Gluten is a protein naturally found in wheat, barley and rye. It gives a chewy texture to breads and can be extracted and used in the manufacturing of other food products such as imitation meats, condiments and animal feed. It is a hot topic in nutrition as many Americans are cutting out gluten and finding that they feel better. Is cutting out gluten necessary for all people?
A gluten free diet is the only treatment for a person with the autoimmune disorder called celiac disease. Celiac disease is disease where the body recognizes gluten as a harmful substance and in the process damages the vili of the small intestine, interfering with the absorption of nutrients from food. It is estimated that 1% of the population has celiac disease and there is a strong genetic tie to celiac disease. Common symptoms include gas, bloating, diarrhea, constipation, depression, infertility, headaches and fatigue. It often takes many years (6-10 years) to diagnose as the symptoms are similar to many other illnesses.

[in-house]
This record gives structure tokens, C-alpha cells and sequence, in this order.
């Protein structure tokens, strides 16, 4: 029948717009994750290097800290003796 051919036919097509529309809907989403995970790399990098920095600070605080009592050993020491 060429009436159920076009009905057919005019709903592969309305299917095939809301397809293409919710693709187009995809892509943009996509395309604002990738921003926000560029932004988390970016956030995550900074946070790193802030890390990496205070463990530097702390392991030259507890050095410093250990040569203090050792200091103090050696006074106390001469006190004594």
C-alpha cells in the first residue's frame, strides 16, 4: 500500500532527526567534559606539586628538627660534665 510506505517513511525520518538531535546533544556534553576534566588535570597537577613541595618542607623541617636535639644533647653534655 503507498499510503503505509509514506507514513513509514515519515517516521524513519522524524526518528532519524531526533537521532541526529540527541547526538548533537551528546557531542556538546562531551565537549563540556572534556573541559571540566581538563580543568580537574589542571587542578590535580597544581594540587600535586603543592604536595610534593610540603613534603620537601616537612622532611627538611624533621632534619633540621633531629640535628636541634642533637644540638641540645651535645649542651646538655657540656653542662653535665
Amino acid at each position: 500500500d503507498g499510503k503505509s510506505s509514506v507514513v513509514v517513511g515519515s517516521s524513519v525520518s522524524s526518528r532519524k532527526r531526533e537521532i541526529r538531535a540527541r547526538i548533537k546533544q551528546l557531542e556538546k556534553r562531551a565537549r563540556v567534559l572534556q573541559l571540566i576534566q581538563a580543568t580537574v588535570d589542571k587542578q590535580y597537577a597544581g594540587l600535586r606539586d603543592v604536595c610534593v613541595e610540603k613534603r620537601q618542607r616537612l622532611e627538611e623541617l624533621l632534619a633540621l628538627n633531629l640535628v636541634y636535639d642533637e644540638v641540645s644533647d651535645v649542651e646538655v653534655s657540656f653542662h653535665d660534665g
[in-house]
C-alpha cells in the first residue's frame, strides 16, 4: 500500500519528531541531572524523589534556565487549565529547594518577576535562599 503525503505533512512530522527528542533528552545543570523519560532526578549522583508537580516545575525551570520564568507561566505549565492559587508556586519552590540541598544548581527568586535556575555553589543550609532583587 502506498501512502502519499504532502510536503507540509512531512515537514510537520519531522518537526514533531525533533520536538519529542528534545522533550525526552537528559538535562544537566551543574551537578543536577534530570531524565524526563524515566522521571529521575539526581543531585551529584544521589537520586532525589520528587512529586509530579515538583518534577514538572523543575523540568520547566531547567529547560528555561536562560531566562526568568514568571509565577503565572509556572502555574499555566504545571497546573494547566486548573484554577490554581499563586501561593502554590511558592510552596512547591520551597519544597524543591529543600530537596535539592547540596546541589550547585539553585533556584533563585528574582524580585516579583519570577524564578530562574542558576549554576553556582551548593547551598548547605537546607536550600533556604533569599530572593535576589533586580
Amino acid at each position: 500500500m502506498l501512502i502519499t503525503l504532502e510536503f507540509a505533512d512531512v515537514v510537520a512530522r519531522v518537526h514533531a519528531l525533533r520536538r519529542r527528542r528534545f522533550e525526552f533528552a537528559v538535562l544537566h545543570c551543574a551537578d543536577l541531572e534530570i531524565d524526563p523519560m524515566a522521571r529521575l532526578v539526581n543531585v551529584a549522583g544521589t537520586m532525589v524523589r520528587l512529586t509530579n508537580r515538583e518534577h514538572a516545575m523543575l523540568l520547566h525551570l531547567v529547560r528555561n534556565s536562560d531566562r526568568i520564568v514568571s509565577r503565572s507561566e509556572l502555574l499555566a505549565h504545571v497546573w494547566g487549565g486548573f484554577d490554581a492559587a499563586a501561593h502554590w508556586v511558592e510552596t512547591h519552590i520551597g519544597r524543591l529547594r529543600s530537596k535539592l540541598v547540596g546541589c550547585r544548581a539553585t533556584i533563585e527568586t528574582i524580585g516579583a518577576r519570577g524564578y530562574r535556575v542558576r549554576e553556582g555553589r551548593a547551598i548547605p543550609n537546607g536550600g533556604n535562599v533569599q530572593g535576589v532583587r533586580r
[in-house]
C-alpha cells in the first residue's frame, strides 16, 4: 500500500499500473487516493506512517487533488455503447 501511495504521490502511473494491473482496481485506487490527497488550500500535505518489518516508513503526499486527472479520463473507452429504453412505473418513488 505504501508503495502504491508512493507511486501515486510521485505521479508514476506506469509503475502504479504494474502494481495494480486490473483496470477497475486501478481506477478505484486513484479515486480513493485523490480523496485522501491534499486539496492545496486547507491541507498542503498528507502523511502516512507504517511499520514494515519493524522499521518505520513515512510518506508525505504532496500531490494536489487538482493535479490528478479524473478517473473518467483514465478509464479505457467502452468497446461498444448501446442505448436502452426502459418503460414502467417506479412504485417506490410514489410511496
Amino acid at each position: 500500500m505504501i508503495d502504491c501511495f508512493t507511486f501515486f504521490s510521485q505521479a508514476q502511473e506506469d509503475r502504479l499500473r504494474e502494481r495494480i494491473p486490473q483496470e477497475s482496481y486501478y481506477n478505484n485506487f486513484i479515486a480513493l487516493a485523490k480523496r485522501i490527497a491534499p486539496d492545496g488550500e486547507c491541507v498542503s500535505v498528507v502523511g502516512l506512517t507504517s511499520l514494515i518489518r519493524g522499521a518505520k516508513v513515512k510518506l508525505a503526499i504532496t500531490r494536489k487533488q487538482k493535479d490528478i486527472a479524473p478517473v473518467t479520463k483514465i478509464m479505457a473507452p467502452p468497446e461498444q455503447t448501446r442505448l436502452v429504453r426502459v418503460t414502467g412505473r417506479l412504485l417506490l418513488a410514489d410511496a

When someone begins to follow a gluten free diet they find themselves eating less breads and processed foods and eating more fresh fruits, vegetables, lean meats and whole grains that do not contain gluten. This type of a change in dietary intake will make most people lose weight and feel better regardless of if they have celiac disease or not. There is limited scientific evidence that suggests everyone should be following a gluten free diet.
It is a good idea to take a look at what is going into the body and really thinking about how it is affecting energy, sleep and weight management. Maybe a doughnut replaced with an apple or carrot sticks for a work break would not only be ‘gluten free’ but a good idea for overall health.
Grains that do not contain gluten: